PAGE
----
Technological Networks

  • Bivas MitraEmail author
Part of the Modeling and Simulation in Science, Engineering and Technology book series (MSSET)

The study of networks in the form of mathematical graph theory is one of the fundamental pillars of discrete mathematics. However, recent years have witnessed a substantial new movement in network research. The focus of the research is shifting away from the analysis of small graphs and the properties of individual vertices or edges to consideration of statistical properties of large scale networks. This new approach has been driven largely by the availability of technological networks like the Internet [12], World Wide Web network [2], etc. that allow us to gather and analyze data on a scale far larger than previously possible. At the same time, technological networks have evolved as a socio-technological system, as the concepts of social systems that are based on self-organization theory have become unified in technological networks [13]. In today’s society, we have a simple and universal access to great amounts of information and services. These information services are based upon the infrastructure of the Internet and the World Wide Web. The Internet is the system composed of ‘computers’ connected by cables or some other form of physical connections. Over this physical network, it is possible to exchange e-mails, transfer files, etc. On the other hand, the World Wide Web (commonly shortened to the Web) is a system of interlinked hypertext documents accessed via the Internet where nodes represent web pages and links represent hyperlinks between the pages. Peer-to-peer (P2P) networks [26] also have recently become a popular medium through which huge amounts of data can be shared. P2P file sharing systems, where files are searched and downloaded among peers without the help of central servers, have emerged as a major component of Internet traffic. An important advantage in P2P networks is that all clients provide resources, including bandwidth, storage space, and computing power. In this chapter, we discuss these technological networks in detail. The review is organized as follows. Section 2 presents an introduction to the Internet and different protocols related to it. This section also specifies the socio-technological properties of the Internet, like scale invariance, the small-world property, network resilience, etc. Section 3 describes the P2P networks, their categorization, and other related issues like search, stability, etc. Section 4 concludes the chapter.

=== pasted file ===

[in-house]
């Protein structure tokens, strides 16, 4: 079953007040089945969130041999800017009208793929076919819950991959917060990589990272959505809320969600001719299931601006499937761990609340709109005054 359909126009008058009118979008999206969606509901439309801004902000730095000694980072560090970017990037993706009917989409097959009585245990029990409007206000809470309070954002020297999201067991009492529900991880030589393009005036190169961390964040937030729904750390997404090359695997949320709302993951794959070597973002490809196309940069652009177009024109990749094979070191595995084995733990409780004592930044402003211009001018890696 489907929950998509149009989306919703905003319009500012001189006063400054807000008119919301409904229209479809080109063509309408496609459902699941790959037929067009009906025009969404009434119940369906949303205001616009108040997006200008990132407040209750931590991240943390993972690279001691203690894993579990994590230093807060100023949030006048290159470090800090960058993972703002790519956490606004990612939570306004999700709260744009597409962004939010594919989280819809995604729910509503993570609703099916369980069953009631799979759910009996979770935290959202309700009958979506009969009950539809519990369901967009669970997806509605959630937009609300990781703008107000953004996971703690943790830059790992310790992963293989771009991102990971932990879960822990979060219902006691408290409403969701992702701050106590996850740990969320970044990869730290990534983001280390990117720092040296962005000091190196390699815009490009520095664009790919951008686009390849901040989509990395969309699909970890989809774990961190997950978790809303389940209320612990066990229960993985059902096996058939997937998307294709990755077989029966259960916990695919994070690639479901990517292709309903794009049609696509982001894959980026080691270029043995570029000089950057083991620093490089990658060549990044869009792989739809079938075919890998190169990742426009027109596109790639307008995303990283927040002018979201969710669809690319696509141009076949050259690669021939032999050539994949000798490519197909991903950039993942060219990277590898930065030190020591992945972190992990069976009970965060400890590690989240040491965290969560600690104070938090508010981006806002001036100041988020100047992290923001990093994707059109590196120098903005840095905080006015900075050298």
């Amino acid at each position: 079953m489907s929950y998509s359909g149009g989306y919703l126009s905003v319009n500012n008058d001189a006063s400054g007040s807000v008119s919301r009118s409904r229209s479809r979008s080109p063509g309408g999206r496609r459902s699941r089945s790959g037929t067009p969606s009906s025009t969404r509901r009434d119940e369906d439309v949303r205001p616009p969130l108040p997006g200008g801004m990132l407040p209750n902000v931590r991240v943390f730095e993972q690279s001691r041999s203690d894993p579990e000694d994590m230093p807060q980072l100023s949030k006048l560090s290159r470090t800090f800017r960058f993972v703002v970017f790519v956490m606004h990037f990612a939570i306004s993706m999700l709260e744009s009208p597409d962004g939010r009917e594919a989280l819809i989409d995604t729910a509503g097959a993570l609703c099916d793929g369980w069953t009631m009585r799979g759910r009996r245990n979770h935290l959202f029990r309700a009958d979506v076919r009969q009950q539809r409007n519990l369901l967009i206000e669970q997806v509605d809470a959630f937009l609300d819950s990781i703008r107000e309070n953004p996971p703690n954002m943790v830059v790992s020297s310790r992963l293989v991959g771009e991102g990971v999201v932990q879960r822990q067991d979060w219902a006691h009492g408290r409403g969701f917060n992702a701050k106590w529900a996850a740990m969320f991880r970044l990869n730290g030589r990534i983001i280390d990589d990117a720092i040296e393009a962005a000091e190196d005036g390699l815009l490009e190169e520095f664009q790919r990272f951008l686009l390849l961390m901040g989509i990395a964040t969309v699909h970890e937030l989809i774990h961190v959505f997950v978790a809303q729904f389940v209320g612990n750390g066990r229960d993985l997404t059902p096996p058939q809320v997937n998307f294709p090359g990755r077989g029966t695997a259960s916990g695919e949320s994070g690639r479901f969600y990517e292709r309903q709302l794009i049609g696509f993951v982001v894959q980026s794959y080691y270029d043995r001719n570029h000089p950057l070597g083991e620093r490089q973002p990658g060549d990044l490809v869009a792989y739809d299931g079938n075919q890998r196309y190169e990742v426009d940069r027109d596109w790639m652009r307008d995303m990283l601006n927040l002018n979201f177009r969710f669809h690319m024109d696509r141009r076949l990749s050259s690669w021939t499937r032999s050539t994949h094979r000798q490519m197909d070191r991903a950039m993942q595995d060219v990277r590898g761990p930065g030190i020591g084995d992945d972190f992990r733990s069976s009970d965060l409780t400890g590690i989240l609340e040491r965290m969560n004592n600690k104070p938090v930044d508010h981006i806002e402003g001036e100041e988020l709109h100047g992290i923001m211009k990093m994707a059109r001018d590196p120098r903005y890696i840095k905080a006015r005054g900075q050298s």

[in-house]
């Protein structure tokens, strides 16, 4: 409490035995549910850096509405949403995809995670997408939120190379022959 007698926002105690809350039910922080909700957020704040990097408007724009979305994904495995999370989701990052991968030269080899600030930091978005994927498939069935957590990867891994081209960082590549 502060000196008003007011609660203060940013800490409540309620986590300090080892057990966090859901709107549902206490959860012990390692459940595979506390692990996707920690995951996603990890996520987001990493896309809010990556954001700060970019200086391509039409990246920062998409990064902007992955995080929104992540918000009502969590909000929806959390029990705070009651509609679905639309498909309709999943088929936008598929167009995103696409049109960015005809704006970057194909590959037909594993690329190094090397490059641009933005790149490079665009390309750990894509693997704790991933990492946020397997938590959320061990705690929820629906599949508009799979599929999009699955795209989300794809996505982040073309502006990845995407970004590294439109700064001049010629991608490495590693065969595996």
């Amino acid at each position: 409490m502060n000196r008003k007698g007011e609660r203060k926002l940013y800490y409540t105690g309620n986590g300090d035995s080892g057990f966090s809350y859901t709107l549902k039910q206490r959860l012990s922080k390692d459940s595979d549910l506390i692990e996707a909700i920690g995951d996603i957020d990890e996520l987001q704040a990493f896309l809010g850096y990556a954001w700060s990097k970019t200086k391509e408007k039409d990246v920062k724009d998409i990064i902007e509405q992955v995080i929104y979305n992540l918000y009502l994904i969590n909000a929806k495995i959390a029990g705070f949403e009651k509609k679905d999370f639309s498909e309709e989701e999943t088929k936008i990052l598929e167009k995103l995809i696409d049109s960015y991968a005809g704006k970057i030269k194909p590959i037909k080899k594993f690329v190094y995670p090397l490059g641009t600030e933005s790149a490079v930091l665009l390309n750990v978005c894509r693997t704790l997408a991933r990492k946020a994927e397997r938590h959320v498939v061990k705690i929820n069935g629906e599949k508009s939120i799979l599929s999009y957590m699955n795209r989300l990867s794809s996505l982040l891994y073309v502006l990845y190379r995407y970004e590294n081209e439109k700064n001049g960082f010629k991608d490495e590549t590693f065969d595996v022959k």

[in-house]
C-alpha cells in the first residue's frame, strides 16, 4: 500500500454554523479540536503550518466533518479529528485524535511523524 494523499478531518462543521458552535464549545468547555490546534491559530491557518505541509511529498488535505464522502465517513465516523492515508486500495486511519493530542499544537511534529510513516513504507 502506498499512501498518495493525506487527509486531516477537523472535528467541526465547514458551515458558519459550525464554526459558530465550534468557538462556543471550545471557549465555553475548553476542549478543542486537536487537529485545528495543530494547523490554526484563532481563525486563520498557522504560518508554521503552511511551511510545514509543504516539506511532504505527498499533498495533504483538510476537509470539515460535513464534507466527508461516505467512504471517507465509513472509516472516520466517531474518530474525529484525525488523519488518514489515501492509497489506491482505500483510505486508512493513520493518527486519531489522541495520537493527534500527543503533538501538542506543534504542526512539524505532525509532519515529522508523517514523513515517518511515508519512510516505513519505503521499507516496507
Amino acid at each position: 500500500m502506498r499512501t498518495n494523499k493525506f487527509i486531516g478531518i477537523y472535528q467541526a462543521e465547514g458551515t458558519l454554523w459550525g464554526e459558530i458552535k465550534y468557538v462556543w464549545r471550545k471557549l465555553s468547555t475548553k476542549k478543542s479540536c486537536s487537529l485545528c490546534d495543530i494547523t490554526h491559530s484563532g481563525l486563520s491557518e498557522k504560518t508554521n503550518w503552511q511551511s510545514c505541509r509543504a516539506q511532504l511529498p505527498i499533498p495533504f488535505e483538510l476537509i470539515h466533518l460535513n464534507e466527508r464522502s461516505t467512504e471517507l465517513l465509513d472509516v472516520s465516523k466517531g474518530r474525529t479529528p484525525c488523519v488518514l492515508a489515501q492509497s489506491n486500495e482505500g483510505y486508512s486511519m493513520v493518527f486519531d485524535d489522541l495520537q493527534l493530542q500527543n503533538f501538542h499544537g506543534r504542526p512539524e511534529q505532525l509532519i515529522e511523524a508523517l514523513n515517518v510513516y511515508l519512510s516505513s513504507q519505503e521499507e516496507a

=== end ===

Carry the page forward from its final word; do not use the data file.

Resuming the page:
Degree Distribution Percolation Threshold Transmission Control Protocol Average Path Length Distribute Hash Table 
These keywords were added by machine and not by the authors. This process is experimental and the keywords may be updated as the learning algorithm improves.


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Copyright information

© Birkhäuser Boston, a part of Springer Science+Business Media, LLC 2009

Authors and Affiliations

  1. 1.Department of Computer Science and EngineeringIndian Institute of TechnologyKharagpurIndia

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